Despite circumcising 2 million men and boys since 2010, Uganda has fallen short of its goals for safe male circumcision (SMC), Global Press Journal reports. The country’s policy, adopted in 2010, aimed to provide SMC services to 4.2 million men and boys ages 15 to 49 by 2016. Ugandans working on SMC who are quoted in the article attribute the shortfall to misconceptions about the procedure and reduced funding for SMC programmes. As funding has declined, programmes have begun to charge for SMC services; the article cites fees ranging from 10,000 to 50,000 shillings (US $2.66 to $13.30) and higher (Global Press Journal, 26 November 2018 ).
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Voluntary medical male circumcision (VMMC) is part of a national strategy to reduce the annual number of new HIV infections among adults in Kenya by 75 percent in 2019, Xinhua reports. A new report from the National AIDS Control Council describes how Kenya will use a combination of interventions, including antiretroviral treatment, pre-exposure prophylaxis, and VMMC, to achieve that goal. The government also aims to increase domestic financing to cover 50 percent of the cost of the national response to HIV. Kenya’s VMMC programme surpassed its goal in 2017, when 239,001 men and boys opted to get circumcised (Xinhua, 24 November 2018).
Two young men in Namibia are posting videos of their experiences with voluntary medical male circumcision (VMMC) as part of a social media campaign to encourage men to get circumcised, New Era Live reports. Using the hashtag #doitwithafriend and posting on Facebook and other platforms videos that will follow the men through the six-week healing period, the campaign will address some of the fears and misconceptions that uncircumcised men have about VMMC. The national strategy aims to reach 80 percent of, or 300,000, men and boys ages 10 to 49 with VMMC services by 2021 (New Era Live, 19 November 2018).
A mobile clinic launched to increase access to voluntary medical male circumcision (VMMC) in Cape Town, South Africa, will be able to provide up to 40 male circumcisions a day, Times Live reports. A joint initiative of the Western Cape Department of Health and the nonprofit organisation Jhpiego, the mobile clinic will also provide screening for HIV and prostate cancer. Its launch was timed to coincide with the “Movember” moustache-growing campaign that raises awareness of men’s health issues, particularly cancer. The launch event featured a DJ, an exhibition by a stunt car driver, gaming stations, and an appearance by an actor who serves as champion for VMMC by speaking publicly about his own decision to get circumcised (Times Live, 15 November 2018).
The acceptability and uptake of voluntary medical male circumcision (VMMC) and its role in encouraging HIV testing were among the topics examined in five posters presented at the HIV Research for Prevention conference in Madrid from 21-25 October 2018. A schedule and links to the conference programme are available here.
Photo credit: HIVR4P/Leon Gutierrez
The US President’s Emergency Fund for AIDS Relief (PEPFAR) supported the voluntary medical male circumcisions (VMMCs) of more than 15 million men and boys in 14 countries in sub-Saharan Africa from 2007 to 2017, Aidsmap reports. The article, which summarises a paper published in BMJ Open, also cites a World Health Organization estimate that the 15,269,720 PEPFAR-supported VMMCs represent 84 percent of all the VMMCs performed in the 14 countries. The programme originally prioritised men and teenage boys ages 15 to 29, but in 2017, 48 percent of VMMC clients were ages 15 to 29 and almost as many — 45 percent — were ages 10 to 14. The authors of the BMJ Open article conclude that although the VMMC programme has achieved rapid scale-up, new approaches may be needed to meet the UNAIDS goal for 2020, which is reaching an additional 25 million men and boys (Aidsmap, 26 September 2018).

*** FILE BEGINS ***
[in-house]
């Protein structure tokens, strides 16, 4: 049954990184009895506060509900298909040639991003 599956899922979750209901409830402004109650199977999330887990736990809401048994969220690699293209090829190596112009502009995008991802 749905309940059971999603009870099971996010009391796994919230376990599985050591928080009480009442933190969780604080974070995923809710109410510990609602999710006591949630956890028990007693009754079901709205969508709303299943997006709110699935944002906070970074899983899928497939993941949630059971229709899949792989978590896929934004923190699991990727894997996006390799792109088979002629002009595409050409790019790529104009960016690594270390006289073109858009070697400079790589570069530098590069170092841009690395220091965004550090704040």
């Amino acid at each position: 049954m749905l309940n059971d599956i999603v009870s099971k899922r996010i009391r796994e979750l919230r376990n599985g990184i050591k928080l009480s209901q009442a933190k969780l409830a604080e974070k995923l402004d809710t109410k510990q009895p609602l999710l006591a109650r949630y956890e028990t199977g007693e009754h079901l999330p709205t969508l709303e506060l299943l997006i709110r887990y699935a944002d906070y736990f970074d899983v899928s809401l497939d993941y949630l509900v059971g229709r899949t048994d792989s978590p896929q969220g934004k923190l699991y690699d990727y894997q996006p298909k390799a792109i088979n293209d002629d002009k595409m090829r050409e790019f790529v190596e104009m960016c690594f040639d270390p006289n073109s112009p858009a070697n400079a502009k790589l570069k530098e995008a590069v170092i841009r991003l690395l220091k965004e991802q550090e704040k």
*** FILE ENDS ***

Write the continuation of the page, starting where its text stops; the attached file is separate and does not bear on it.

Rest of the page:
Ten lessons learned during the scale-up of voluntary medical male circumcision (VMMC) could help speed expanded access to oral pre-exposure prophylaxis (PrEP) for HIV prevention, write the authors of an article published in the International Journal of STDs & AIDS. Noting that efforts to scale up VMMC and oral PrEP services face many of the same challenges, the authors outline lessons from VMMC programmes and explain how they could be applied to oral PrEP rollout. The challenges addressed in these lessons include local ownership, demand creation, safety surveillance, complex supply chains, sustainability, and leveraging programs as gateways for other services (Journal of STDs & AIDS, 16 August 2018).
Voluntary medical male circumcision (VMMC) for HIV prevention was highlighted in three presentations and 32 posters at the 22nd International AIDS Conference (AIDS 2018) in Amsterdam from 23 to 27 July 2018. For a schedule of the VMMC presentations and links to summaries of the abstracts, click here.
Two million men and boys have been circumcised in Zambia since the government’s voluntary medical male circumcision (VMMC) programme began in 2007, the Lusaka Times reports. In a speech read at the 3 August launch of a national VMMC campaign, a Ministry of Health official said that the 170,000 VMMCs performed this year as of 30 June represent 44 percent of the goal of 400,000 for 2018. He added that the VMMCs performed in Zambia so far have prevented about 17,000 new HIV infections; by meeting its goals for VMMC, the programme can avert an estimated 225,000 new HIV infections by 2030 (Lusaka Times, 3 August 2018).